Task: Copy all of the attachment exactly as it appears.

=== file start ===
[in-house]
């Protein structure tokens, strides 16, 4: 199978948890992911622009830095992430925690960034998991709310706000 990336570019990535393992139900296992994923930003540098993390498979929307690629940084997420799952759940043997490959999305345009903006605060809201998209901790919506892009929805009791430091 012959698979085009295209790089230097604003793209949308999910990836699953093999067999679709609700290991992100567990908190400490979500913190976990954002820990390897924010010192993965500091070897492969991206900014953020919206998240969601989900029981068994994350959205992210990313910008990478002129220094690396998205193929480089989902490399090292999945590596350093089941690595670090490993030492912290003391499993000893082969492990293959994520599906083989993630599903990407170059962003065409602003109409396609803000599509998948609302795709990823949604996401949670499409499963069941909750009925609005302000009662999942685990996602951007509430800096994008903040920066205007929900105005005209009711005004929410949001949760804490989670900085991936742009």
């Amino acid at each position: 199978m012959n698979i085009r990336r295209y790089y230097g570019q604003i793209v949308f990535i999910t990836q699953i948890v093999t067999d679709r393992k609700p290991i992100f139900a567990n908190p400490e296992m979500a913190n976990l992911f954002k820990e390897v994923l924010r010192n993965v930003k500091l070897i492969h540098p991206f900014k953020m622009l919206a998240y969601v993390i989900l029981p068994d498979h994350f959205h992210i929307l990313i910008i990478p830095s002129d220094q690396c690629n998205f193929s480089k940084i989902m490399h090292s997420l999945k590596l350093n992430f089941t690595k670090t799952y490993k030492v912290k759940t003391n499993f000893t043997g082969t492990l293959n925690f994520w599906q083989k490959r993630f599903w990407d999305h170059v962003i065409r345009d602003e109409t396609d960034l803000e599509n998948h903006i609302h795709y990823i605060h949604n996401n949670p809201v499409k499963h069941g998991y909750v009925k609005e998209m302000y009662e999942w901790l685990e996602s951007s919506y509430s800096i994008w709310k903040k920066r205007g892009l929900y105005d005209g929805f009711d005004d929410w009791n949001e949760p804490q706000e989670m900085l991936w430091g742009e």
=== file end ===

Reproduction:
[in-house]
């Protein structure tokens, strides 16, 4: 199978948890992911622009830095992430925690960034998991709310706000 990336570019990535393992139900296992994923930003540098993390498979929307690629940084997420799952759940043997490959999305345009903006605060809201998209901790919506892009929805009791430091 012959698979085009295209790089230097604003793209949308999910990836699953093999067999679709609700290991992100567990908190400490979500913190976990954002820990390897924010010192993965500091070897492969991206900014953020919206998240969601989900029981068994994350959205992210990313910008990478002129220094690396998205193929480089989902490399090292999945590596350093089941690595670090490993030492912290003391499993000893082969492990293959994520599906083989993630599903990407170059962003065409602003109409396609803000599509998948609302795709990823949604996401949670499409499963069941909750009925609005302000009662999942685990996602951007509430800096994008903040920066205007929900105005005209009711005004929410949001949760804490989670900085991936742009």
């Amino acid at each position: 199978m012959n698979i085009r990336r295209y790089y230097g570019q604003i793209v949308f990535i999910t990836q699953i948890v093999t067999d679709r393992k609700p290991i992100f139900a567990n908190p400490e296992m979500a913190n976990l992911f954002k820990e390897v994923l924010r010192n993965v930003k500091l070897i492969h540098p991206f900014k953020m622009l919206a998240y969601v993390i989900l029981p068994d498979h994350f959205h992210i929307l990313i910008i990478p830095s002129d220094q690396c690629n998205f193929s480089k940084i989902m490399h090292s997420l999945k590596l350093n992430f089941t690595k670090t799952y490993k030492v912290k759940t003391n499993f000893t043997g082969t492990l293959n925690f994520w599906q083989k490959r993630f599903w990407d999305h170059v962003i065409r345009d602003e109409t396609d960034l803000e599509n998948h903006i609302h795709y990823i605060h949604n996401n949670p809201v499409k499963h069941g998991y909750v009925k609005e998209m302000y009662e999942w901790l685990e996602s951007s919506y509430s800096i994008w709310k903040k920066r205007g892009l929900y105005d005209g929805f009711d005004d929410w009791n949001e949760p804490q706000e989670m900085l991936w430091g742009e």